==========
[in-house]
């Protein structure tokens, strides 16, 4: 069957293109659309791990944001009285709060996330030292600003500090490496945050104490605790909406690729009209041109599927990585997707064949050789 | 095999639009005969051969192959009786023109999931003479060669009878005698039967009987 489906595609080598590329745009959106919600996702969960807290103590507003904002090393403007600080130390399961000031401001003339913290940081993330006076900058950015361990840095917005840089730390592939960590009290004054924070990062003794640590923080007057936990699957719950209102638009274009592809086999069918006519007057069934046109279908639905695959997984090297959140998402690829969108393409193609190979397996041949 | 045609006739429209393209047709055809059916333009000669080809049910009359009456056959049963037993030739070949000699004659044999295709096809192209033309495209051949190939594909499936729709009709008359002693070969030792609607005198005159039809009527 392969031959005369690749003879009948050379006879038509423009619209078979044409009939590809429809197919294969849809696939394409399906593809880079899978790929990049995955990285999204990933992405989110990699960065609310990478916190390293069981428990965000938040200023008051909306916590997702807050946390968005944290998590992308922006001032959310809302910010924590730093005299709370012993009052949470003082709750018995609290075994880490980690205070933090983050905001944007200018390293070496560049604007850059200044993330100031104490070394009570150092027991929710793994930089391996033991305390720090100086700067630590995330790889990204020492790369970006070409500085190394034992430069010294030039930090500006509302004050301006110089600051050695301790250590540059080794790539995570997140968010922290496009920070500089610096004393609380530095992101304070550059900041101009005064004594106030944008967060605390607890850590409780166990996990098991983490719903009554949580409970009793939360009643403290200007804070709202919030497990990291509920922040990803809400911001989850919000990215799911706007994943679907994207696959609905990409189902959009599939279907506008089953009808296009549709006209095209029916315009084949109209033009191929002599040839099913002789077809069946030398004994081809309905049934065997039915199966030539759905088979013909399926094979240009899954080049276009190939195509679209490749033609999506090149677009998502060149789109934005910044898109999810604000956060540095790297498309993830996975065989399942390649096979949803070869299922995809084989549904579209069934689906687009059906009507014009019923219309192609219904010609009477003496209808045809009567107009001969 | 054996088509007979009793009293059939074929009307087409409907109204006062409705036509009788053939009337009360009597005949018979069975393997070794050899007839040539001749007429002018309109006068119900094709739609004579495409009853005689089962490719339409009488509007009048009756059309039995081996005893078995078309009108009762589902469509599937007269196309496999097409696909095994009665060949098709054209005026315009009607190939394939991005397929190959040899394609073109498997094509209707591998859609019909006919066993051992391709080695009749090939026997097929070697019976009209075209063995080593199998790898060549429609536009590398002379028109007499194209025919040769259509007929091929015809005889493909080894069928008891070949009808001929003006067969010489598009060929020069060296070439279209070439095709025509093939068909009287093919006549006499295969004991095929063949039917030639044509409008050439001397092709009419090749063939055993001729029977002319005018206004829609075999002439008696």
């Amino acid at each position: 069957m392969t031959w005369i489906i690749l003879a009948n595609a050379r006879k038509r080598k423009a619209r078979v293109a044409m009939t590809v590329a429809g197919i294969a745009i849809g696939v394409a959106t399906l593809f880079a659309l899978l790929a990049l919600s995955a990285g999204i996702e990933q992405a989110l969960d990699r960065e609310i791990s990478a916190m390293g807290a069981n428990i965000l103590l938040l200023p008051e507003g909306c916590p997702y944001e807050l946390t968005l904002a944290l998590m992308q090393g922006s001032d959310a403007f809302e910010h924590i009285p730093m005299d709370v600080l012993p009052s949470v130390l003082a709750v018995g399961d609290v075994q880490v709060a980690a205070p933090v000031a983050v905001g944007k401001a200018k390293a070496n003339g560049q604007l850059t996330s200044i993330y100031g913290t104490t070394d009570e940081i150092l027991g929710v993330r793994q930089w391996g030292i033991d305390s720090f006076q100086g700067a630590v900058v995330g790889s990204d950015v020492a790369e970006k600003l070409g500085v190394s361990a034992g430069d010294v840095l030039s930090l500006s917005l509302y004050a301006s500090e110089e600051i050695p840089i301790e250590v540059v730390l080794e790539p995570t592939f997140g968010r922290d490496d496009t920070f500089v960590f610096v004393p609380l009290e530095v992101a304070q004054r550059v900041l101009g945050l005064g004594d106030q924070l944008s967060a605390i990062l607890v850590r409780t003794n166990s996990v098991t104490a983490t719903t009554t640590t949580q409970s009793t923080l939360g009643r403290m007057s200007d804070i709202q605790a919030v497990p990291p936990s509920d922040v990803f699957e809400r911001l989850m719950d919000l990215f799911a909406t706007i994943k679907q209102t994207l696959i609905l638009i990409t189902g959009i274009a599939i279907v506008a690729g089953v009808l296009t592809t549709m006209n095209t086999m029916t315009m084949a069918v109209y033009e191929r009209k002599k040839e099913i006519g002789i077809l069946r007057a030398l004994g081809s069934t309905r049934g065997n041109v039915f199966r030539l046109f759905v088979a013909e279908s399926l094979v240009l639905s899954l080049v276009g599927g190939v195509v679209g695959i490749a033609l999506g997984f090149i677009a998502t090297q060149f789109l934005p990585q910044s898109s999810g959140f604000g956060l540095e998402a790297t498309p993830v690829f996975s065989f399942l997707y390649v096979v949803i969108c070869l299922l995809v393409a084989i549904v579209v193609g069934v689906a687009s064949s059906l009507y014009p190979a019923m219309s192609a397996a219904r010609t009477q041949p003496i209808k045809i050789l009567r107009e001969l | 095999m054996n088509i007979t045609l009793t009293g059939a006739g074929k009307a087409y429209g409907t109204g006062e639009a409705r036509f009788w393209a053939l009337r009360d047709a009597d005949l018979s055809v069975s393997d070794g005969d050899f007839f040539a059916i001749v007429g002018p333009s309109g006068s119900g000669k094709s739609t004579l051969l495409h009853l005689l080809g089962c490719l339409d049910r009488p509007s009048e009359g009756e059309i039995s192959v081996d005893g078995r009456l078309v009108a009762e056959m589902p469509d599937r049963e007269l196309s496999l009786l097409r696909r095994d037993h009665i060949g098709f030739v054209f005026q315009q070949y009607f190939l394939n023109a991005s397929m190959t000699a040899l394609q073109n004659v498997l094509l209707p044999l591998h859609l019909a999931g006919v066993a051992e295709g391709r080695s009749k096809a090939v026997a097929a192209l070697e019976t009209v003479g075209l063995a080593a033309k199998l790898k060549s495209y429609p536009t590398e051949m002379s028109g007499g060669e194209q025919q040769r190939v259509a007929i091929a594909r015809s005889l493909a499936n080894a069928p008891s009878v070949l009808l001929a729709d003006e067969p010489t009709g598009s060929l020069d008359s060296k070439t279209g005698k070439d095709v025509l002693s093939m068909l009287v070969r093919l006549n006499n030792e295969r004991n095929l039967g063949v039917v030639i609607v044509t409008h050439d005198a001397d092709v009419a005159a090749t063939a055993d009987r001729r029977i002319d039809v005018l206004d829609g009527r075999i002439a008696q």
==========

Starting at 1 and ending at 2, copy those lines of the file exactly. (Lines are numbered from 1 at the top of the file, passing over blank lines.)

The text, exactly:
[in-house]
């Protein structure tokens, strides 16, 4: 069957293109659309791990944001009285709060996330030292600003500090490496945050104490605790909406690729009209041109599927990585997707064949050789 | 095999639009005969051969192959009786023109999931003479060669009878005698039967009987 489906595609080598590329745009959106919600996702969960807290103590507003904002090393403007600080130390399961000031401001003339913290940081993330006076900058950015361990840095917005840089730390592939960590009290004054924070990062003794640590923080007057936990699957719950209102638009274009592809086999069918006519007057069934046109279908639905695959997984090297959140998402690829969108393409193609190979397996041949 | 045609006739429209393209047709055809059916333009000669080809049910009359009456056959049963037993030739070949000699004659044999295709096809192209033309495209051949190939594909499936729709009709008359002693070969030792609607005198005159039809009527 392969031959005369690749003879009948050379006879038509423009619209078979044409009939590809429809197919294969849809696939394409399906593809880079899978790929990049995955990285999204990933992405989110990699960065609310990478916190390293069981428990965000938040200023008051909306916590997702807050946390968005944290998590992308922006001032959310809302910010924590730093005299709370012993009052949470003082709750018995609290075994880490980690205070933090983050905001944007200018390293070496560049604007850059200044993330100031104490070394009570150092027991929710793994930089391996033991305390720090100086700067630590995330790889990204020492790369970006070409500085190394034992430069010294030039930090500006509302004050301006110089600051050695301790250590540059080794790539995570997140968010922290496009920070500089610096004393609380530095992101304070550059900041101009005064004594106030944008967060605390607890850590409780166990996990098991983490719903009554949580409970009793939360009643403290200007804070709202919030497990990291509920922040990803809400911001989850919000990215799911706007994943679907994207696959609905990409189902959009599939279907506008089953009808296009549709006209095209029916315009084949109209033009191929002599040839099913002789077809069946030398004994081809309905049934065997039915199966030539759905088979013909399926094979240009899954080049276009190939195509679209490749033609999506090149677009998502060149789109934005910044898109999810604000956060540095790297498309993830996975065989399942390649096979949803070869299922995809084989549904579209069934689906687009059906009507014009019923219309192609219904010609009477003496209808045809009567107009001969 | 054996088509007979009793009293059939074929009307087409409907109204006062409705036509009788053939009337009360009597005949018979069975393997070794050899007839040539001749007429002018309109006068119900094709739609004579495409009853005689089962490719339409009488509007009048009756059309039995081996005893078995078309009108009762589902469509599937007269196309496999097409696909095994009665060949098709054209005026315009009607190939394939991005397929190959040899394609073109498997094509209707591998859609019909006919066993051992391709080695009749090939026997097929070697019976009209075209063995080593199998790898060549429609536009590398002379028109007499194209025919040769259509007929091929015809005889493909080894069928008891070949009808001929003006067969010489598009060929020069060296070439279209070439095709025509093939068909009287093919006549006499295969004991095929063949039917030639044509409008050439001397092709009419090749063939055993001729029977002319005018206004829609075999002439008696």